Every day the surahs get shorter and shorter and I just get more excited as I feel myself getting closer to the end.  The first time I finished the Qur’an, it was mostly due to the fact that I had reading assignments in school, but this time I am reading it completely by my own will, so it feels like more of an accomplishment even though I’ve done it before.  I reached the 26th juz in the Arabic today and read through surah 59 in the English. My ayahs of the day are from that surah, Surah Al-Hashr.  This is another one of those surahs where I found multiple translations for the name.  “The Gathering (of Forces)”, “About the Gathering (Banishment)” and “Banishment” are given by my three different Qur’ans.  The first and last seem completely different, so if anyone knows an accurate translation of “Hashr”, please leave me a comment.  I am quoting ayahs 22-24, which list a bunch of names with which God describes himself in the Qur’an.

“He is God: there is no god other than Him. The All Knowing, of the hidden and the open, He, the Most Gracious, the Most Merciful.  He is God: there is no god other than Him.  The Sovereign Ruler, the Holy One, the Source of Perfection (and Peace), the Guardian of Faith, the Preserver of Safety, the Exalted in Might, the Compeller, the Supreme and Majestic.  Glory be to God! (High is He) above the partners they give to Him.  He is God, the Creator, the Evolver, the Grantor of Forms.  To Him belongs the most beautiful names.  Whatever is in the heavens and on earth declares His praises and glory, and He is the Exalted in Might, the All Wise.”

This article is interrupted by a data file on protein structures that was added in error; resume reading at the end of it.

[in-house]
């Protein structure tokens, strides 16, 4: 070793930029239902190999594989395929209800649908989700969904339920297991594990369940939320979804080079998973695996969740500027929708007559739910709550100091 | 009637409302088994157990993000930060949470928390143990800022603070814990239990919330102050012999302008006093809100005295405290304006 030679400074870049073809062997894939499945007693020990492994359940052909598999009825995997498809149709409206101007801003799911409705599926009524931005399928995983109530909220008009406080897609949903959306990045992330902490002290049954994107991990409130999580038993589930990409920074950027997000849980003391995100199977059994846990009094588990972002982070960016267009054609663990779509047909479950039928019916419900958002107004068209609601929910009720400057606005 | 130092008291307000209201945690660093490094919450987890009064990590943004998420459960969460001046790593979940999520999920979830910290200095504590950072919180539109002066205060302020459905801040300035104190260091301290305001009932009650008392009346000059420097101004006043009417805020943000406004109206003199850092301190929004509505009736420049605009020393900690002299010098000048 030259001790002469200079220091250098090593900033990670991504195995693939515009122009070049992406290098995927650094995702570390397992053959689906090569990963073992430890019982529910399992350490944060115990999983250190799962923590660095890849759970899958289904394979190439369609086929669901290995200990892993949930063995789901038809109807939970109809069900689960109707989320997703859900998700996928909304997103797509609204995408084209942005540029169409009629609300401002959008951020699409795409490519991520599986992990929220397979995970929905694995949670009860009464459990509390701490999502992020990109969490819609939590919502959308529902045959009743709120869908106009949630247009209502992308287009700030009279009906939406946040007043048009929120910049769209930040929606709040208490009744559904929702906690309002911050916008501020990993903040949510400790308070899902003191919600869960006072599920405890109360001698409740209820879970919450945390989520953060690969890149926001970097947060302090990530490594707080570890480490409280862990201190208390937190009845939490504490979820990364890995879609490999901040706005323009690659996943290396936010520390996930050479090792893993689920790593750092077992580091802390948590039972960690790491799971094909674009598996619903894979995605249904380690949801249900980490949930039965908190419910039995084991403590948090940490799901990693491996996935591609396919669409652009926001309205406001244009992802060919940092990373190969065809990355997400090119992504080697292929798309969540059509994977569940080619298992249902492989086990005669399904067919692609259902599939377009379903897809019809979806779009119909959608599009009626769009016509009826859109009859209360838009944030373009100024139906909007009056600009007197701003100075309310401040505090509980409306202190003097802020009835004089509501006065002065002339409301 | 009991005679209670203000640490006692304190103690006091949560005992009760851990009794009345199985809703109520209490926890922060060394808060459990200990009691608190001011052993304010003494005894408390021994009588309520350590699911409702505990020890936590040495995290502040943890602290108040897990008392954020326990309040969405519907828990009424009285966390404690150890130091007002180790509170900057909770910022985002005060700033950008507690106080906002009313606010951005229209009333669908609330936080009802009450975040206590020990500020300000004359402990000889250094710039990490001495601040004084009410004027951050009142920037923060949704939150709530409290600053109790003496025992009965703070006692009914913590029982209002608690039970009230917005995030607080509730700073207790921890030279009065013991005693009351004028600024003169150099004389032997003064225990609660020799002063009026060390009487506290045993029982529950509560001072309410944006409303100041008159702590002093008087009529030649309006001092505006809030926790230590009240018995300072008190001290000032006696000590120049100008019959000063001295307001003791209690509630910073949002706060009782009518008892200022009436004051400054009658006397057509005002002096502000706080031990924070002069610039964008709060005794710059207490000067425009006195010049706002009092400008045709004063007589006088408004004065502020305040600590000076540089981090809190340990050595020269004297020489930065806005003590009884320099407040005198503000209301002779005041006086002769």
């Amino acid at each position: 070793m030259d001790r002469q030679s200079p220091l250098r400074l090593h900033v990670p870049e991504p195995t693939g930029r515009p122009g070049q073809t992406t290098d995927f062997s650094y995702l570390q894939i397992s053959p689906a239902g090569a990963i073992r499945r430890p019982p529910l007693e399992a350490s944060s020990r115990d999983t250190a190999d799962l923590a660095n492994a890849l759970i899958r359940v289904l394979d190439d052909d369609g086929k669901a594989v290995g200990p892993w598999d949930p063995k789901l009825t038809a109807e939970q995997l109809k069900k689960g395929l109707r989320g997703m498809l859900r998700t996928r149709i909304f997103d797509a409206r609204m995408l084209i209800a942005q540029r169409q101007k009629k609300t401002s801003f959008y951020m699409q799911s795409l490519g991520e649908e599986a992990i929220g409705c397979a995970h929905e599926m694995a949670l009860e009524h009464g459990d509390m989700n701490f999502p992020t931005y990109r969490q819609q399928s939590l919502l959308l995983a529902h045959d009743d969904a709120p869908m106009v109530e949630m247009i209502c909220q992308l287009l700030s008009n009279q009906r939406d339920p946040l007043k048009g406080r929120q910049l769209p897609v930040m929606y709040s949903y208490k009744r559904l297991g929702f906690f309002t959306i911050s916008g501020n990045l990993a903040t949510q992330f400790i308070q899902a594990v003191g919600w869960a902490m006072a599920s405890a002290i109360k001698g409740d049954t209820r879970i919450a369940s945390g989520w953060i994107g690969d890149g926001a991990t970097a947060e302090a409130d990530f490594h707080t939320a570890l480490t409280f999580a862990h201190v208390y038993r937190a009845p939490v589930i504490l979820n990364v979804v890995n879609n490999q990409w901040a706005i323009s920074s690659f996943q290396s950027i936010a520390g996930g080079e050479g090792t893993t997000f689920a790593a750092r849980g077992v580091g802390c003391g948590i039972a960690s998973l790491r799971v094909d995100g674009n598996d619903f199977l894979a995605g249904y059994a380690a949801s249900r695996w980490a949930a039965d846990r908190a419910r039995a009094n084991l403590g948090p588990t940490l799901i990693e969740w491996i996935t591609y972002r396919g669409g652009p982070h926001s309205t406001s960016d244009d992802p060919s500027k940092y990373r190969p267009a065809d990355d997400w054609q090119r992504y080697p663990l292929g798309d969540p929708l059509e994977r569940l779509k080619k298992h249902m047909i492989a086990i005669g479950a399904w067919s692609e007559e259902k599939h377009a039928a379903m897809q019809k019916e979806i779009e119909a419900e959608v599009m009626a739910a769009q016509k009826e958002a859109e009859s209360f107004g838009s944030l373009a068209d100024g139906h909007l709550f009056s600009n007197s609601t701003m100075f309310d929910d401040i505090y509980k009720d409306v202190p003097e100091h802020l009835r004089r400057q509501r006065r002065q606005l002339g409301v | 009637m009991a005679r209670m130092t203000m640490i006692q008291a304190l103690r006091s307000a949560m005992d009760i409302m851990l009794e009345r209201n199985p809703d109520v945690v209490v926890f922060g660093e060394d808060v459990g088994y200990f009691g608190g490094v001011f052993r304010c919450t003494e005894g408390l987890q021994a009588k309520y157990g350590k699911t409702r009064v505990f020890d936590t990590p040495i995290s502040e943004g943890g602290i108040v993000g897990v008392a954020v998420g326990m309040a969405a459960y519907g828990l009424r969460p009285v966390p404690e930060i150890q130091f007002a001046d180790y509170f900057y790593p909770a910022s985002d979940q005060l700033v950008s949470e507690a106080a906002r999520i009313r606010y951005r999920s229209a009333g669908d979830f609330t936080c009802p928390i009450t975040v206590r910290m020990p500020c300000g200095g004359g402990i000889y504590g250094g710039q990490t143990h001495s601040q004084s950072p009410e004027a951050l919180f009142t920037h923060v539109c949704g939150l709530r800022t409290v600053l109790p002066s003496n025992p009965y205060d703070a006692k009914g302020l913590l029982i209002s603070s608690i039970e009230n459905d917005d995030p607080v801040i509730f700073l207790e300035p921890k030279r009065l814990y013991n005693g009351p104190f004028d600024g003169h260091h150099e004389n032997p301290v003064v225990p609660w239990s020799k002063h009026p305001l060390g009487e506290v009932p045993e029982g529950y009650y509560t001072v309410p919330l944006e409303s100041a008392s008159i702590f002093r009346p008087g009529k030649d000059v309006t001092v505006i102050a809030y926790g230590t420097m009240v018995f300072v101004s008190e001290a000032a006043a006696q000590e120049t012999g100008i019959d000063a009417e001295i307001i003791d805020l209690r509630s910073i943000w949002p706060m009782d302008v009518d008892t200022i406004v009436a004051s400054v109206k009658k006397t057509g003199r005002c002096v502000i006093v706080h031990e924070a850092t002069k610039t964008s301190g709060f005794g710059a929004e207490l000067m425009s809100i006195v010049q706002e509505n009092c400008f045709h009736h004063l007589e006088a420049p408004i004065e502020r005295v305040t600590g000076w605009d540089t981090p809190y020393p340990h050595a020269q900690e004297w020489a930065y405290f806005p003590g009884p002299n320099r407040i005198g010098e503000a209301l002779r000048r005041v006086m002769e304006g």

There really isn’t anything I can say about that except SubhanAllah.  Glory be to God. I’ve never seen so many names given right after one another in the Qur’an.  It’s such a powerful way to end a surah in which so much stress is given on being mindful of God.


Day 23

Potato Pakora, Dragon Fruit, and Turkish Soda

Day 23.1

Rotisserie Chicken made by my aunt, Biryani, and Ratatouille made by me and my aunt! It turned out delicious, alhamdulillah (which is surprising considering the main ingredients are eggplant and zucchini, both of which I normally don’t like).

Turkish Soda, Dragon Fruit and Ratatouille…what a day of firsts!